The opinion of the court was delivered by: STANTON
This case is before the court on plaintiff Janet Nardella's motion pursuant to Fed. R. Civ. P. 15(a) for leave to amend the complaint. Janet Nardella is proceeding individually and as administratrix of the estate of Matthew Nardella against the law firm of Braff, Litvak, Ertag, Wortmann, Harris and Sukoneck ("Braff") and some of its individual members, alleging legal malpractice. Plaintiff's motion is granted in part, on consent, and denied as to the balance.
The action has its source in an automobile accident in which Matthew Nardella was killed. His wife Janet Nardella retained the defendants to prosecute a negligence action against four potential defendants for the wrongful death of Matthew Nardella and for the concomitant loss of services suffered by her. (Compl. [P] 2) She charges that defendants accepted and investigated the case, but failed to institute suit before the statute of limitations expired. (Compl. [PP] 3-7).
Plaintiff seeks to amend her complaint in four respects. She wishes to add the individual attorneys George Nardella, Esq. and Ron Konray, Esq. and the law firm of Nardella & Nardella, as additional defendants. She also would add a second cause of action alleging breach of contract. Defendants do not oppose these amendments.
Plaintiff is accordingly granted leave to amend the complaint, adding those defendants and the cause of action alleging breach of contract.
Plaintiff also seeks to add two statutorily-based causes of action. The first is a claim under § 487 of the New York Judiciary Law, and the second is a claim under § 349 of the New York General Business Law. Defendants oppose the addition of these statutory claims.
Leave of court is required for a party to amend his pleading when the adverse party has already served a responsive pleading and does not consent to the amendment. Fed. R. Civ. P. 15(a). That is the situation here. The rule provides that "leave shall be freely given when justice so requires," and the Supreme Court has stated that "this mandate is to be heeded." Foman v. Davis, 371 U.S. 178, 182, 9 L. Ed. 2d 222, 83 S. Ct. 227 (1962).
The Court went on in Forman, however, to note that "futility of amendment" is sufficient reason to deny a motion for leave to amend. Id. at 182. It is well settled that it is not an abuse of discretion to deny leave to amend a complaint when the new claims could not withstand a motion to dismiss. Freeman v. Marine Midland Bank-New York, 494 F.2d 1334, 1338 (2d Cir. 1973); Wrenn v. New York City Health and Hospitals Corp., 104 F.R.D. 553, 557 (S.D.N.Y. 1985). As one court has stated, "[t]he liberal amendment rules of Fed. R. Civ. P. 15(a) do not require that courts indulge in futile gestures." De Loach v. Woodley, 405 F.2d 496, 497 (5th Cir. 1968). Thus plaintiff may not be granted leave to amend if the statutory claims fail to state a cause of action.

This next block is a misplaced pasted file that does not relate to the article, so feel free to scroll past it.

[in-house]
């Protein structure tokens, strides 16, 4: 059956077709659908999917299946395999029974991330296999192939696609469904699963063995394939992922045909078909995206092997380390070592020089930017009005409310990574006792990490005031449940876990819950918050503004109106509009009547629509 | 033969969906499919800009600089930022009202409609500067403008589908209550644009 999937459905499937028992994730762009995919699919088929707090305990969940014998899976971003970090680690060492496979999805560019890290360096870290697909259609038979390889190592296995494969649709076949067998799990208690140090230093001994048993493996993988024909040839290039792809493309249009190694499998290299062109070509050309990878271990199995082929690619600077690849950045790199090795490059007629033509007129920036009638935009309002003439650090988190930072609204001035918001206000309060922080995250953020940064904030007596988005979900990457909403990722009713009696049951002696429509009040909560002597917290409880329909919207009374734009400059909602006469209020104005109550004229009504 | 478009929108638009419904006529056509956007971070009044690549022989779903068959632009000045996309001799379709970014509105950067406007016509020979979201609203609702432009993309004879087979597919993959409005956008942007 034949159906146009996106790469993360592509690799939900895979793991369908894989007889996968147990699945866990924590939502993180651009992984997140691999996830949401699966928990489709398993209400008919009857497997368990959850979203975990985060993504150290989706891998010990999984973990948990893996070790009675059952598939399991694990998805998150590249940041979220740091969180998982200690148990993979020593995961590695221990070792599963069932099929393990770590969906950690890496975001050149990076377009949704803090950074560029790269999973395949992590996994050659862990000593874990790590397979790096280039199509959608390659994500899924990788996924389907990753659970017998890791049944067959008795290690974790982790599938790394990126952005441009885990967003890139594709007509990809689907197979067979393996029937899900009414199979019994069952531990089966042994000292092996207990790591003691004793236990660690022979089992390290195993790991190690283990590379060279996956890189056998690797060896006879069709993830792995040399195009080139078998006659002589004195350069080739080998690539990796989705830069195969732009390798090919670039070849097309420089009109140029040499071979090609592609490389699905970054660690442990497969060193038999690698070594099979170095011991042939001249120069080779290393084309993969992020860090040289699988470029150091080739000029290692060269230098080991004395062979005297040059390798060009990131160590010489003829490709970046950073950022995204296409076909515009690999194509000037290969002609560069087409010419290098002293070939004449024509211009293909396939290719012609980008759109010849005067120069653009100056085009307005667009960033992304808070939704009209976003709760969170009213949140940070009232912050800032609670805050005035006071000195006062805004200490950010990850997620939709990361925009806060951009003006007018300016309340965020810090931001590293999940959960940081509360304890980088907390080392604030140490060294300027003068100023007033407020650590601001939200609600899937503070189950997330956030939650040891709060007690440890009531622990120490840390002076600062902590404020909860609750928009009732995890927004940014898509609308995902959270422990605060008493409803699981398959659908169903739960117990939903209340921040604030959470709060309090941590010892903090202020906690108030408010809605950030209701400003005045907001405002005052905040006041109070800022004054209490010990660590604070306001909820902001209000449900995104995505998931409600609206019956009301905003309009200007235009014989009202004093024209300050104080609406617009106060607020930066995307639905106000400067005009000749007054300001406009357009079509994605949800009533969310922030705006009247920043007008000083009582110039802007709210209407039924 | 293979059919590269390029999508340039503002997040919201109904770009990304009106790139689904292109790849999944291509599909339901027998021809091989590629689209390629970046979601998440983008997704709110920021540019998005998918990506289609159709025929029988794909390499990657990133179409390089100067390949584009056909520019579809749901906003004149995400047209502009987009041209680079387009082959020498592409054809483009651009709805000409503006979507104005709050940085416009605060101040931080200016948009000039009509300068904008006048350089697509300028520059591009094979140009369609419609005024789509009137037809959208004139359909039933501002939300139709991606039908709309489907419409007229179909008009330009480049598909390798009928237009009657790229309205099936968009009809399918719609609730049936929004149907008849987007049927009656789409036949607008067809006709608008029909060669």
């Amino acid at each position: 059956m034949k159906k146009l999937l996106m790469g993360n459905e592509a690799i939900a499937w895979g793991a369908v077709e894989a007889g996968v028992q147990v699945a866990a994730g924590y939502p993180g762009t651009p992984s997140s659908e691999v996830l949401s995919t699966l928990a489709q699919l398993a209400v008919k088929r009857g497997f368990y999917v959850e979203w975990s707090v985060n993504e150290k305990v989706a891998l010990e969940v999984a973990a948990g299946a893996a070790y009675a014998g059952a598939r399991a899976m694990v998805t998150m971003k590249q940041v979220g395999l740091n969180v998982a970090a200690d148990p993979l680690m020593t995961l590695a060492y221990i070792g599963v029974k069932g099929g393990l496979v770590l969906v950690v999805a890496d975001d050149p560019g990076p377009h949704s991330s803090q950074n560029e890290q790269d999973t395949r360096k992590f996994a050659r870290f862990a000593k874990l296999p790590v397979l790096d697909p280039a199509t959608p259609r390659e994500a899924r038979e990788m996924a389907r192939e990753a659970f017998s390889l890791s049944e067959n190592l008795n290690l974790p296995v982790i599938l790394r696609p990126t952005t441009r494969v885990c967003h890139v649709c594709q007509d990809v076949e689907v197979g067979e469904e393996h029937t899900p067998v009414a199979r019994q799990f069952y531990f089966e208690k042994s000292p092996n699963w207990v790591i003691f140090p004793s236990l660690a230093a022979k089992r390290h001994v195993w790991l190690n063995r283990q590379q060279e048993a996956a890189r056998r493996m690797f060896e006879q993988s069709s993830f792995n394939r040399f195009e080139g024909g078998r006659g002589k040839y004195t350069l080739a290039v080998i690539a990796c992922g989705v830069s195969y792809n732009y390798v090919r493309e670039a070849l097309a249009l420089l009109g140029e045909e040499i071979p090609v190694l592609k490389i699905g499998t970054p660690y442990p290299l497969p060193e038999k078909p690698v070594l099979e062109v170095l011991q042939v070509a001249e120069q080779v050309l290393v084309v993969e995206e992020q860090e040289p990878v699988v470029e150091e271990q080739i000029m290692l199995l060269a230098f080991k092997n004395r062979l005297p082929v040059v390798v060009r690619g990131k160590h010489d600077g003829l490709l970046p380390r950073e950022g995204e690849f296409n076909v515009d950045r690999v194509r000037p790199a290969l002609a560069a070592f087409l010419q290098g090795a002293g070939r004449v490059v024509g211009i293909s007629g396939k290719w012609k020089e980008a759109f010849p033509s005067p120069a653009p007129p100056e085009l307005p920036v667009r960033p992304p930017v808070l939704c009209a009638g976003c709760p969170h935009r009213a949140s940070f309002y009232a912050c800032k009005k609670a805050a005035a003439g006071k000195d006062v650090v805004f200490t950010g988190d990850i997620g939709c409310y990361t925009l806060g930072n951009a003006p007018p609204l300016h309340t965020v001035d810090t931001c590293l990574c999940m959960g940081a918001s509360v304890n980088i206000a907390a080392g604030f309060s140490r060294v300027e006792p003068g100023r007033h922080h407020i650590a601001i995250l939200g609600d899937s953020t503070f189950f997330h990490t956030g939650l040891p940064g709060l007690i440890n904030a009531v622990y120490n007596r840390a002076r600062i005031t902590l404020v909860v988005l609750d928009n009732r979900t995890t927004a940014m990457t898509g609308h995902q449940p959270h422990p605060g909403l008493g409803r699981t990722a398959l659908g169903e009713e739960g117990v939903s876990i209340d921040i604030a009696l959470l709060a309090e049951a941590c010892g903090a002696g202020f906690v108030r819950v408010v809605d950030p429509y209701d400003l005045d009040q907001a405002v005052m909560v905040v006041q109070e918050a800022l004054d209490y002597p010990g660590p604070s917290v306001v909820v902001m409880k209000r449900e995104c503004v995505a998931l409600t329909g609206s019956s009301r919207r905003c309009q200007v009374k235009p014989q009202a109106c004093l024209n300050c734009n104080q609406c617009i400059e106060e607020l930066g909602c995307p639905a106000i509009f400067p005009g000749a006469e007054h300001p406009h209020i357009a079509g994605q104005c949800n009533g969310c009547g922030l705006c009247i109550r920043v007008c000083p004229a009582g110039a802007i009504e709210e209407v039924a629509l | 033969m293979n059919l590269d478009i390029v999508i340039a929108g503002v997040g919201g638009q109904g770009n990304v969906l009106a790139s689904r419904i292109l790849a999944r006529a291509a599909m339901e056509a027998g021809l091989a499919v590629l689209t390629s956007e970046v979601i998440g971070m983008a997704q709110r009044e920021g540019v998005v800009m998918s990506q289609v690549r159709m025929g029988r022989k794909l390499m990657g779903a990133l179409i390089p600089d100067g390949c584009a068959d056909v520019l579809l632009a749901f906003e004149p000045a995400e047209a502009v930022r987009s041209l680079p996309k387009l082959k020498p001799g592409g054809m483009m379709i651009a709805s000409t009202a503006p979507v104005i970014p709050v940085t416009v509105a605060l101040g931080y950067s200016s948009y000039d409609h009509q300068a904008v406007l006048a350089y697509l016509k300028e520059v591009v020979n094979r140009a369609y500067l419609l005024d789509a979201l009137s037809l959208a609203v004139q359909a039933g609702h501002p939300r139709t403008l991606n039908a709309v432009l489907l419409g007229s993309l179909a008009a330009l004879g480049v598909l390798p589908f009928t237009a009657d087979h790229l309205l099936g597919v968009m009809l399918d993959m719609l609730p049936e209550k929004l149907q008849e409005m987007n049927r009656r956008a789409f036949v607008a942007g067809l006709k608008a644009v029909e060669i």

Section 487 of the New York Judiciary Law
In the proposed amended complaint, plaintiff alleges that defendants practiced "a deceit upon their former client, Janet Nardella," in that they "has themselves retained by plaintiff [and] they advised plaintiff, both expressly and impliedly, that they were legally competent to prosecute such a case when in fact they were not." (Proposed Amended Compl. [P] 32).
The facts as alleged in plaintiff's proposed amended complaint fail to state a cause of action under § 487 of the New York Judiciary Law.
First, the statute has been held by the Second Circuit not to apply extraterritorially. Schertenleib v. Traum, 589 F.2d 1156, 1166 (2d Cir. 1978). The proposed complaint alleges no conduct within the borders of the New York State. Second, the statute applies only to attorneys who are guilty of deceit with intent to deceive "any party." For a civil action to lie for violation of § 487 the deceit complained of must occur during the pendency of a court action. Singer v. Whitman & Rowan, 83 A.D.2d 862, 442 N.Y.S.2d 26, 27 (1981). Here plaintiff's grievance is that no action was ever filed. For both reasons, plaintiff's proposed amended complaint fails to state a cause of action under § 487.
Section 349 of the New York General Business Law
In the proposed amended complaint, plaintiff alleges that "defendants engaged in deceptive acts and practices, illegal under New York General Business Law Section 349."
The charge is based upon defendants' failure to bring an action on behalf of Janet Nardella before the expiration of the period of limitations, and upon defendants' allegedly false assurances that "they were legally competent to prosecute Nardella's case when in fact they were not." (Proposed Amended Compl. [PP] 23, 32, 35) Plaintiff's allegations are not cognizable under § 349. On its face the statute proscribes "deceptive acts or practices in the conduct of any business, trade or commerce or in the furnishing of any service in this state." (emphasis added) As previously stated, plaintiff makes no allegations of conduct by defendants within New York.
Plaintiff has cited no case in which § 349 was applied to an attorney's handling of a case for an individual client, and the legislative history of § 349 argues against such an application. The intention of the New York Legislature "in enacting § 349 of the General Business Law was to follow in the steps of the Federal Trade Commission with respect to the interpretation of deceptive acts and practices outlawed in Section 5 of the Federal Trade Commission Act (15 ...